Personal energy independence! Be your own power plant! Right at home!
That’s the attraction for a small but growing number of American homeowners who are installing small wind turbines to provide their own electricity needs.
Philippe Starck, the famous French designer, is the latest to jump into the personal ecology market, promising to offer wind turbines small enough to fit on house rooftops.
Made with transparent plastic - the same used in his Louis Ghost chairs - they will also be nearly invisible.
Starck's environmentalist credentials pre-date the current green-everything fade - he has a solar-power oyster farm in his homeland - but his timing on the turbines may be right on the money.
Last year close to 10,000 small wind turbines - defined as providing 100 kilowatts or less - were sold in the US, up from 7,000 in the previous year.
That generated $42 million for the predominantly US-based manufacturing industry, which is has about dozen established companies and dozens more start-ups.
His miniatures turbines -- vertical ones that turn like a corkscrew or barbershop sign, opposed to the more standard horizontal one -- will be launched in the US next year after their debut in France later this year.
His units -- manufactured by the Italian industrial group Pramac -- are expected to retail for under $1,250 and promise to deliver 80 percent of the electricity needed by the average household – roughly 5 kilowatts.
Maybe. Ron Stimmel, the small wind advocate at the American Wind Energy Association, says that while small wind installations are much easier than larger-scale operations (and need far less wind), rooftop installations are “a lot trickier” than most other small installations. (Learn more about wind here.)
To be effective, individual turbines have to put on towers to get them at least 30 feet above nearby rooftops or the tree line. “You can’t just tie them onto your chimney.”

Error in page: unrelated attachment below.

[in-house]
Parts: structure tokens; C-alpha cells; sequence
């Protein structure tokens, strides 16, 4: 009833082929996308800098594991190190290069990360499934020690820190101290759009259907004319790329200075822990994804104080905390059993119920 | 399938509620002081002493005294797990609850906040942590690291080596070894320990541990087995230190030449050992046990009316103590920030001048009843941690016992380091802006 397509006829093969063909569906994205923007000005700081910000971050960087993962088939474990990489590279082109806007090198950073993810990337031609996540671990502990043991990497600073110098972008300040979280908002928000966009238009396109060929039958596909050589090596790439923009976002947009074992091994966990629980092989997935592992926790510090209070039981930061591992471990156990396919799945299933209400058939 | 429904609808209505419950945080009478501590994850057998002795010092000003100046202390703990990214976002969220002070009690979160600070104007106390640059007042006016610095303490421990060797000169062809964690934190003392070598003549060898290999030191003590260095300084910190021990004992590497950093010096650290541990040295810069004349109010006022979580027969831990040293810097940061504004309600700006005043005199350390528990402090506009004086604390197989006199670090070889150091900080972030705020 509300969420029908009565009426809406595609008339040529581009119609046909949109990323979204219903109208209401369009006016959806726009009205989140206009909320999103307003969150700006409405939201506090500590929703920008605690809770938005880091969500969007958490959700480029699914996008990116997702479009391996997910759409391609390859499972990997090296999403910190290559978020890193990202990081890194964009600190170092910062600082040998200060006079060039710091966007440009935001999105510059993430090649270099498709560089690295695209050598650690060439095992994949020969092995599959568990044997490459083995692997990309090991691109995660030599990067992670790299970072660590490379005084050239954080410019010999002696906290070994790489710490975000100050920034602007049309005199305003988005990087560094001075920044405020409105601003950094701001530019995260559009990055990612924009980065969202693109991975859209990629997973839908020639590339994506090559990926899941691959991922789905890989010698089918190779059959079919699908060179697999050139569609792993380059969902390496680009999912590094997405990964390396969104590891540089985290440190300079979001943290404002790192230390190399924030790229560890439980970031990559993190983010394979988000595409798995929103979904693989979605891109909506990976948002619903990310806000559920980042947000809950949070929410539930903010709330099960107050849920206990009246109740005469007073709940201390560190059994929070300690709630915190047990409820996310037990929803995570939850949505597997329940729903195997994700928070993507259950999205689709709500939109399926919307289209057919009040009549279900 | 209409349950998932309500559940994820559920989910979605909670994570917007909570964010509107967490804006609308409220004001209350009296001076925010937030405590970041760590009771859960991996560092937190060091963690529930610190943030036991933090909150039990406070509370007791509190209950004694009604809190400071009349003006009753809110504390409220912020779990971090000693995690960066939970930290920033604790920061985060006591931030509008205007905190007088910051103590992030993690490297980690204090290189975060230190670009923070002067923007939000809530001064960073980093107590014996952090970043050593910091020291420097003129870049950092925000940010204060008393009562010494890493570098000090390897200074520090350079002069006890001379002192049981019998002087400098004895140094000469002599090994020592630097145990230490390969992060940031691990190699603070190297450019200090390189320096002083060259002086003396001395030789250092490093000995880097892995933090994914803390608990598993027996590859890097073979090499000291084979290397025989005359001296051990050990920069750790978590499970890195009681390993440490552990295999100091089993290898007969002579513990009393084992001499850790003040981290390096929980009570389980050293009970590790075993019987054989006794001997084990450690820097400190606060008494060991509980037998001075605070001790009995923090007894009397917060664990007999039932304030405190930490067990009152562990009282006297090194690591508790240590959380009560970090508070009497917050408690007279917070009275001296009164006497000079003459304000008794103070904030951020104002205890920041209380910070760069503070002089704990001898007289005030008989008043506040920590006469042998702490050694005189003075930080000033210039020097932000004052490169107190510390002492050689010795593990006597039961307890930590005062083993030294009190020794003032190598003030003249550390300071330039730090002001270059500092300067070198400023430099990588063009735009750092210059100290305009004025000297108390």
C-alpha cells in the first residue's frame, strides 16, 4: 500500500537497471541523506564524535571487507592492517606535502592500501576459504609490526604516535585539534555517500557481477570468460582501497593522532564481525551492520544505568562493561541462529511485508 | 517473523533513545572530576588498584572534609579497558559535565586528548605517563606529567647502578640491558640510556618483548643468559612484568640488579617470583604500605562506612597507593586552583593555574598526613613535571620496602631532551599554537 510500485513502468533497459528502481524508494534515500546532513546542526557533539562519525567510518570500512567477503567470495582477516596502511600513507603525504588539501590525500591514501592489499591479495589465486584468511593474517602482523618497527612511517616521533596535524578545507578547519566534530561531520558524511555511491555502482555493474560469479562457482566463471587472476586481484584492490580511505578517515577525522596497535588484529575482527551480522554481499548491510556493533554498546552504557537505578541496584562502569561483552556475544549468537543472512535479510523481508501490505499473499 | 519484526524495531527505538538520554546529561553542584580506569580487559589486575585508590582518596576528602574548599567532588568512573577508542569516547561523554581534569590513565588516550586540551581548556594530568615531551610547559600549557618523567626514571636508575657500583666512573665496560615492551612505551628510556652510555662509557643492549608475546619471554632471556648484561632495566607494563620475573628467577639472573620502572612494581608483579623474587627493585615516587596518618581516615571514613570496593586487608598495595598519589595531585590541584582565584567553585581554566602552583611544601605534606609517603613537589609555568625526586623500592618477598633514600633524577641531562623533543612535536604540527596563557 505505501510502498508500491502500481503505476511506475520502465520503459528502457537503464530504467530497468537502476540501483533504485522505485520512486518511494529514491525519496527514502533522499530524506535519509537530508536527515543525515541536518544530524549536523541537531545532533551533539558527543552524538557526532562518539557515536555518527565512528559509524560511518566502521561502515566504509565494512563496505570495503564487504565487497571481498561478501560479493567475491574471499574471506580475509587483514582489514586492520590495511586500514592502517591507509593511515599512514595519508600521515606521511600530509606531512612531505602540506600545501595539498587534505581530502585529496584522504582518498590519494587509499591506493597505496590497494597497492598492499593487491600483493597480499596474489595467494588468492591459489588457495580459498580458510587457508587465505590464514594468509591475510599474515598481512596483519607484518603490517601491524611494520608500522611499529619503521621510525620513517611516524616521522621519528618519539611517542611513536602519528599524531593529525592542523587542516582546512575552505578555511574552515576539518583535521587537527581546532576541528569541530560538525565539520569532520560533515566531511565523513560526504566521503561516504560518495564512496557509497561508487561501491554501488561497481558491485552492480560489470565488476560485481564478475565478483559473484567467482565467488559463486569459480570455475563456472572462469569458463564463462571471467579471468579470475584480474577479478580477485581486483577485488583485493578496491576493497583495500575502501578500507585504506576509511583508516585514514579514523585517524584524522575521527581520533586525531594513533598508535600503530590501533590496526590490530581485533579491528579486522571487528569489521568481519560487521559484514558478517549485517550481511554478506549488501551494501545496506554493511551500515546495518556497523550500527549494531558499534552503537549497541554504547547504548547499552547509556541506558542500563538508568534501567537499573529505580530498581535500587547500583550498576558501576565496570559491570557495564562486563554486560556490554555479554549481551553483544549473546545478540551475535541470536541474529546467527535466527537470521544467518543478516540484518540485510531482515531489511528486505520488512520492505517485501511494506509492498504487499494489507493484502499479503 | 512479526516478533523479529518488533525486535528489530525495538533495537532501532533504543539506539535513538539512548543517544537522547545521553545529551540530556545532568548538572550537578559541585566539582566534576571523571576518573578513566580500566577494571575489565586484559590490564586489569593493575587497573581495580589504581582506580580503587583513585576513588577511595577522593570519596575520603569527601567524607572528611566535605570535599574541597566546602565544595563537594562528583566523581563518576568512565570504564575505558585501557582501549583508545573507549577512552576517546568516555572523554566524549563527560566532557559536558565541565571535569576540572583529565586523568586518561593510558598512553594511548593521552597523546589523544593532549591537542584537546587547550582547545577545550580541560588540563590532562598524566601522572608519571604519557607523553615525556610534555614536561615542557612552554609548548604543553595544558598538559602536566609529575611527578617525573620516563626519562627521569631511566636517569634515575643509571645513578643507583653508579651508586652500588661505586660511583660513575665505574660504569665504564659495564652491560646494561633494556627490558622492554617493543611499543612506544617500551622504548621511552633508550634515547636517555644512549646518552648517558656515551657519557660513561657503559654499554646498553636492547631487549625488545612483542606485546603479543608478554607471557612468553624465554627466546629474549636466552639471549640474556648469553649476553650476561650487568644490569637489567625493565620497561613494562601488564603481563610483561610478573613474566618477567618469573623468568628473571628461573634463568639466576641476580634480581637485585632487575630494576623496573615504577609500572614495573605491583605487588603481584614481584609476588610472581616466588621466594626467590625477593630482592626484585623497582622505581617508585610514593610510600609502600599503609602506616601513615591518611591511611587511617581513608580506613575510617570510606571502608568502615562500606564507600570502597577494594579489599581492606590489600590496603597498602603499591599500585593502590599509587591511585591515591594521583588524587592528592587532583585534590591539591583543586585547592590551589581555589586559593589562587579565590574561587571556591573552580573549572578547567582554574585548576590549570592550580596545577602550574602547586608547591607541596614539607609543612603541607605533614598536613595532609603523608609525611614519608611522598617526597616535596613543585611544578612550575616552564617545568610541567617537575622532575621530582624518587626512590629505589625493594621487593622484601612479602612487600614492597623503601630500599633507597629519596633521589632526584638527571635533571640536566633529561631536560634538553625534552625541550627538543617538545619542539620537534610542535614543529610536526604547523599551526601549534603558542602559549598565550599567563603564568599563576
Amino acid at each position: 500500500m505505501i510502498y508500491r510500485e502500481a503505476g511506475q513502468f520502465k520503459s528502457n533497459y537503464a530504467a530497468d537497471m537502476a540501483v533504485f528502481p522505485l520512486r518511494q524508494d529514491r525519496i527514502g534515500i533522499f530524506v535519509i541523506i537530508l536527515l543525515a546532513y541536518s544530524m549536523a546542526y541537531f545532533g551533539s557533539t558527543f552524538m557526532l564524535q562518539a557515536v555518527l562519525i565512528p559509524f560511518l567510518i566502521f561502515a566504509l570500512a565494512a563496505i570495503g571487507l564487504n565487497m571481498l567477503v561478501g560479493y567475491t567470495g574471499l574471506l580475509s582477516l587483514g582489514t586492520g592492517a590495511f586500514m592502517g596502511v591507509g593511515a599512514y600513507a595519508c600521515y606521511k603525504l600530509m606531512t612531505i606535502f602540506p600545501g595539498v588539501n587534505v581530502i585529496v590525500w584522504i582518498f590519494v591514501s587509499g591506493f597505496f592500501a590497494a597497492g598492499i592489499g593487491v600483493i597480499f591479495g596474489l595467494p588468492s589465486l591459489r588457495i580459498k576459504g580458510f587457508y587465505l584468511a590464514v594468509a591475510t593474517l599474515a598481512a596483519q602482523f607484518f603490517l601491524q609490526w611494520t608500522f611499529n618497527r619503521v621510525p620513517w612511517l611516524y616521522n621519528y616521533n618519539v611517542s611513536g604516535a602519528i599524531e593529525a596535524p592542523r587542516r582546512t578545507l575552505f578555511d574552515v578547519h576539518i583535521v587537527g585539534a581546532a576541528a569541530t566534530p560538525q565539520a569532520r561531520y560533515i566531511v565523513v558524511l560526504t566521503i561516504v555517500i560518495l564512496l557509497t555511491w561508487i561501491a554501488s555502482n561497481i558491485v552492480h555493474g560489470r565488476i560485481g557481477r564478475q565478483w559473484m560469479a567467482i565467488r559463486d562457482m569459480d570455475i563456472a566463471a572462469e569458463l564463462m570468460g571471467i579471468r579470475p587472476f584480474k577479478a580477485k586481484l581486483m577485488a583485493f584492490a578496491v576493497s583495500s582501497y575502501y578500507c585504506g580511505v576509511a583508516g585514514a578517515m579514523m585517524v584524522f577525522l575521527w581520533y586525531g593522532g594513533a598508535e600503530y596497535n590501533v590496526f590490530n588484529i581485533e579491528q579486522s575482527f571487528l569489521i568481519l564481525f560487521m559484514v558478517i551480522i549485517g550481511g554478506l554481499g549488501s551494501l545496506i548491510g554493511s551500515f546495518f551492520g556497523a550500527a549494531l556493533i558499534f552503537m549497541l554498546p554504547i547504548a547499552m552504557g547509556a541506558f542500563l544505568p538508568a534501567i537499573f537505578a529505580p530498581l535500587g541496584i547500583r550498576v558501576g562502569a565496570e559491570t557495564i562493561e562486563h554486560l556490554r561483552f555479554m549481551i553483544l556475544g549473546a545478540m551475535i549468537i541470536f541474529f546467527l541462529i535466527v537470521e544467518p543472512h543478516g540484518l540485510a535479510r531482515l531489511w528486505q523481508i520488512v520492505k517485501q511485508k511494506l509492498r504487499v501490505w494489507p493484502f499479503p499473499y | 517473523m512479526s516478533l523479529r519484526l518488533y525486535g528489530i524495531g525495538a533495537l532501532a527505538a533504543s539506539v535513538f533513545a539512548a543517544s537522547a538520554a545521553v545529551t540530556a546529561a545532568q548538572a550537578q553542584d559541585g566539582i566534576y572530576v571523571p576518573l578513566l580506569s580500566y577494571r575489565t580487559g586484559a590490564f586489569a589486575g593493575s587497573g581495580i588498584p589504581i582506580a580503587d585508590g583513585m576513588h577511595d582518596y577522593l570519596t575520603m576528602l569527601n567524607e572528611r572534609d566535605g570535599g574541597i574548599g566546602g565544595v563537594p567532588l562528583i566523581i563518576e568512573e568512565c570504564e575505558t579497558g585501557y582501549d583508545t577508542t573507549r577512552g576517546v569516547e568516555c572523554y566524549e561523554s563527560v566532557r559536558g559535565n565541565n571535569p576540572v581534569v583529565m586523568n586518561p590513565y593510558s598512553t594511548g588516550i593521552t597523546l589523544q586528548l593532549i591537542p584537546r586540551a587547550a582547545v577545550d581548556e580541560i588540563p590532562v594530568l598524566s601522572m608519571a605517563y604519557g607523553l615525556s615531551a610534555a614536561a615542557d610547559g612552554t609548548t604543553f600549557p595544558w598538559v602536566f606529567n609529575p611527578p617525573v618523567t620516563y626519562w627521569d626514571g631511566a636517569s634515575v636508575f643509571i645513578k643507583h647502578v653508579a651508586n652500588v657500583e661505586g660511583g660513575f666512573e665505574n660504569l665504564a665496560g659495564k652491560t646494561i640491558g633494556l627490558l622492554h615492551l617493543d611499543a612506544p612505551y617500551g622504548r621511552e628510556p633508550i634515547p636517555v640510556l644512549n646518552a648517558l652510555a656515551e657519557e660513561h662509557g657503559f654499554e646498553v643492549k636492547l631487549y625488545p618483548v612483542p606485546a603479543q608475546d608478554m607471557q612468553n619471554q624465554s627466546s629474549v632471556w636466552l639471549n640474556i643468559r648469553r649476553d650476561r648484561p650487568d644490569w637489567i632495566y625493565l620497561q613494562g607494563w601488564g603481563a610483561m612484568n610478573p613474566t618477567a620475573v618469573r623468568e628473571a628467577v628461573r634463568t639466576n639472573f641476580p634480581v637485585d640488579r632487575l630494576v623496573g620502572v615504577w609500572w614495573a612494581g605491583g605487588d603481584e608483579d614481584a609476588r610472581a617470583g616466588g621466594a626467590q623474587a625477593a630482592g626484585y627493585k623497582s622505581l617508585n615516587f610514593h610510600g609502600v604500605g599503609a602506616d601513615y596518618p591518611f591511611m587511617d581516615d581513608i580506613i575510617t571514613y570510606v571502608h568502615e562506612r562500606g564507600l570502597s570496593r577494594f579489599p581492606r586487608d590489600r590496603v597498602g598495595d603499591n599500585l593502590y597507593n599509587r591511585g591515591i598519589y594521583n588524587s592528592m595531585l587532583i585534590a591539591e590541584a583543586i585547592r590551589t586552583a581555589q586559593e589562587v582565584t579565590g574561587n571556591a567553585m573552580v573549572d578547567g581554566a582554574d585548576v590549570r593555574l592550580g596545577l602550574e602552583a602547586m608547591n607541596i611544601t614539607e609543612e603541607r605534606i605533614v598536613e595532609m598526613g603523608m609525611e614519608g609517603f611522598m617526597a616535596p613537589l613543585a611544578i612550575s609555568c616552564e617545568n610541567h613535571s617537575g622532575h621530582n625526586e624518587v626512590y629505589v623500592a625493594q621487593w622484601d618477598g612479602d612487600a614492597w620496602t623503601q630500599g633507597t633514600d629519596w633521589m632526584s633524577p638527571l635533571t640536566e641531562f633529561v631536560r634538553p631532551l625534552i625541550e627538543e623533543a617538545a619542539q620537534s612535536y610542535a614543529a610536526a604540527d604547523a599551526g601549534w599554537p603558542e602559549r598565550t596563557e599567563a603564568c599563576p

And the towers add substantially - one-third to one-half - to the total cost of systems, which Stimmel says retails from $12,000 on up.
Structural limitations of rooftops explains why turbines on individual home roofs account for just 1 percent of the total small wind turbine market, which itself is 1-2 percent of the total wind market.
More typically, turbines are placed in a yard which is preferably at least an acre, so that wind has a chance "to stretch its legs a bit,” says Stimmel.
So far there are 4,000 households in the US with their own wind power, less than 15 percent of the total small turbine market. Most units, such as the one recently installed at Boston's Logan Airport, are non-residential.
The manufacturer, California-based AeroVironment, , which is mainly a defense contractor, has also been installed units on a new Kettle Foods potato chip factory in Beloit, Wisconsin.
Stimmel is bullish – “there are literally million of sites" where small wind can be installed - but says rebates in such states as New York, New Jersey, Vermont, Colorado, Oregon, California and Arizona are the “huge market driver.”
So how do you know if you have enough wind to support turbines?
The rule of thumb is if you have a good story about wind—if, for instance, you have trouble keeping an umbrella open outside your house—you probably have enough.